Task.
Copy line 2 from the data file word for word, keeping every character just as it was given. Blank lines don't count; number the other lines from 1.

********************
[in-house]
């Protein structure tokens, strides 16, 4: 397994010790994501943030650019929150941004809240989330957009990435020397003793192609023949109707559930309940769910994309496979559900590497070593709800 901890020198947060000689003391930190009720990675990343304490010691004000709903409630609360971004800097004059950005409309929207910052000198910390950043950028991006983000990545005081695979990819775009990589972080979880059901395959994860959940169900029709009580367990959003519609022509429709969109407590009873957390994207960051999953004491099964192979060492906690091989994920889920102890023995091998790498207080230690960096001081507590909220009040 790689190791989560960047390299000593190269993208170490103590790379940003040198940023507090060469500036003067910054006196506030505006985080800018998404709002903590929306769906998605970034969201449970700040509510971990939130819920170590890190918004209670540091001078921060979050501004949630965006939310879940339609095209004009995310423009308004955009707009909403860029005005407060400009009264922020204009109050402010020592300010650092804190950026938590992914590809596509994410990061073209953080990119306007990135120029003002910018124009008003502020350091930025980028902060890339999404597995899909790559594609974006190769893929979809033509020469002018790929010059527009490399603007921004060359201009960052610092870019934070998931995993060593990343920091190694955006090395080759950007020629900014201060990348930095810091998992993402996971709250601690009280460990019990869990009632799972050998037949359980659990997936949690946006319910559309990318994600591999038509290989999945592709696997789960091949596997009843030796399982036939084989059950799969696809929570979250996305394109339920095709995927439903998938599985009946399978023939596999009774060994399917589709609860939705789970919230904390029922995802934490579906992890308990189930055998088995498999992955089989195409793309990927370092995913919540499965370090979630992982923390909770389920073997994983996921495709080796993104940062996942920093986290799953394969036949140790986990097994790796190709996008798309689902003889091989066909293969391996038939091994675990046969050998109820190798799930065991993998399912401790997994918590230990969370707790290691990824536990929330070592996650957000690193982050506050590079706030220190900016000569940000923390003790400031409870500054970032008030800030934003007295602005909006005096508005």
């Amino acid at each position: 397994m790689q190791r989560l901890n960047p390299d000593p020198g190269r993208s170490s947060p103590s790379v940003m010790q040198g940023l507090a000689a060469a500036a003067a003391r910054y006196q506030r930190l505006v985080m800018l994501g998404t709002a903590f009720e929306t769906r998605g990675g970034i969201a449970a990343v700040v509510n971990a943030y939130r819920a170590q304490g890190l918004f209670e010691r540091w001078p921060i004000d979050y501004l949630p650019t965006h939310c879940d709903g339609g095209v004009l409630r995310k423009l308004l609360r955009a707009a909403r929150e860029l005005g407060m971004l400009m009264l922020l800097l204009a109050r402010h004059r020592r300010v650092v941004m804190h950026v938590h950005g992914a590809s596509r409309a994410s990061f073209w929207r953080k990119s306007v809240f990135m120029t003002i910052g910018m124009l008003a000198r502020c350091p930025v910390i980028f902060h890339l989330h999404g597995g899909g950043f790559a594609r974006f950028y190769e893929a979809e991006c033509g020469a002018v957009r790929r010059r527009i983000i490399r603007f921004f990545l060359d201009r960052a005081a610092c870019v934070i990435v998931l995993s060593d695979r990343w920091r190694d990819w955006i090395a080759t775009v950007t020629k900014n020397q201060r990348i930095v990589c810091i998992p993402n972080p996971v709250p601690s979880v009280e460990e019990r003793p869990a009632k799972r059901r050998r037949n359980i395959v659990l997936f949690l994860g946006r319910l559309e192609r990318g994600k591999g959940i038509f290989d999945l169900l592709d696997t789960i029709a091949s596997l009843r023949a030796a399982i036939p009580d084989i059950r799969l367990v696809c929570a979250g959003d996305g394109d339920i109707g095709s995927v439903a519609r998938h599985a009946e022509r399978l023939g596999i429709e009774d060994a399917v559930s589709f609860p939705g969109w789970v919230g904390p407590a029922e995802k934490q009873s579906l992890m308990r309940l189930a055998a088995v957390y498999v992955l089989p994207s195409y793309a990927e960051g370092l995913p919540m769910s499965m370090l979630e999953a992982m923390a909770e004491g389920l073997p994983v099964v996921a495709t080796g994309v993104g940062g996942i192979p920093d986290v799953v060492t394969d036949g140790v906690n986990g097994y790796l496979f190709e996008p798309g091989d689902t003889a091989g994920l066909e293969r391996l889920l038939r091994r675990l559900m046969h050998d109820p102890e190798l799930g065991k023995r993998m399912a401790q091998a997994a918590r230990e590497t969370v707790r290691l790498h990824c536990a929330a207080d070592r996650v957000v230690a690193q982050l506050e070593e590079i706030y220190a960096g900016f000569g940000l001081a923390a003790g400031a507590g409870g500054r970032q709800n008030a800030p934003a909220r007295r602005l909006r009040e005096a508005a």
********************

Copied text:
């Protein structure tokens, strides 16, 4: 397994010790994501943030650019929150941004809240989330957009990435020397003793192609023949109707559930309940769910994309496979559900590497070593709800 901890020198947060000689003391930190009720990675990343304490010691004000709903409630609360971004800097004059950005409309929207910052000198910390950043950028991006983000990545005081695979990819775009990589972080979880059901395959994860959940169900029709009580367990959003519609022509429709969109407590009873957390994207960051999953004491099964192979060492906690091989994920889920102890023995091998790498207080230690960096001081507590909220009040 790689190791989560960047390299000593190269993208170490103590790379940003040198940023507090060469500036003067910054006196506030505006985080800018998404709002903590929306769906998605970034969201449970700040509510971990939130819920170590890190918004209670540091001078921060979050501004949630965006939310879940339609095209004009995310423009308004955009707009909403860029005005407060400009009264922020204009109050402010020592300010650092804190950026938590992914590809596509994410990061073209953080990119306007990135120029003002910018124009008003502020350091930025980028902060890339999404597995899909790559594609974006190769893929979809033509020469002018790929010059527009490399603007921004060359201009960052610092870019934070998931995993060593990343920091190694955006090395080759950007020629900014201060990348930095810091998992993402996971709250601690009280460990019990869990009632799972050998037949359980659990997936949690946006319910559309990318994600591999038509290989999945592709696997789960091949596997009843030796399982036939084989059950799969696809929570979250996305394109339920095709995927439903998938599985009946399978023939596999009774060994399917589709609860939705789970919230904390029922995802934490579906992890308990189930055998088995498999992955089989195409793309990927370092995913919540499965370090979630992982923390909770389920073997994983996921495709080796993104940062996942920093986290799953394969036949140790986990097994790796190709996008798309689902003889091989066909293969391996038939091994675990046969050998109820190798799930065991993998399912401790997994918590230990969370707790290691990824536990929330070592996650957000690193982050506050590079706030220190900016000569940000923390003790400031409870500054970032008030800030934003007295602005909006005096508005």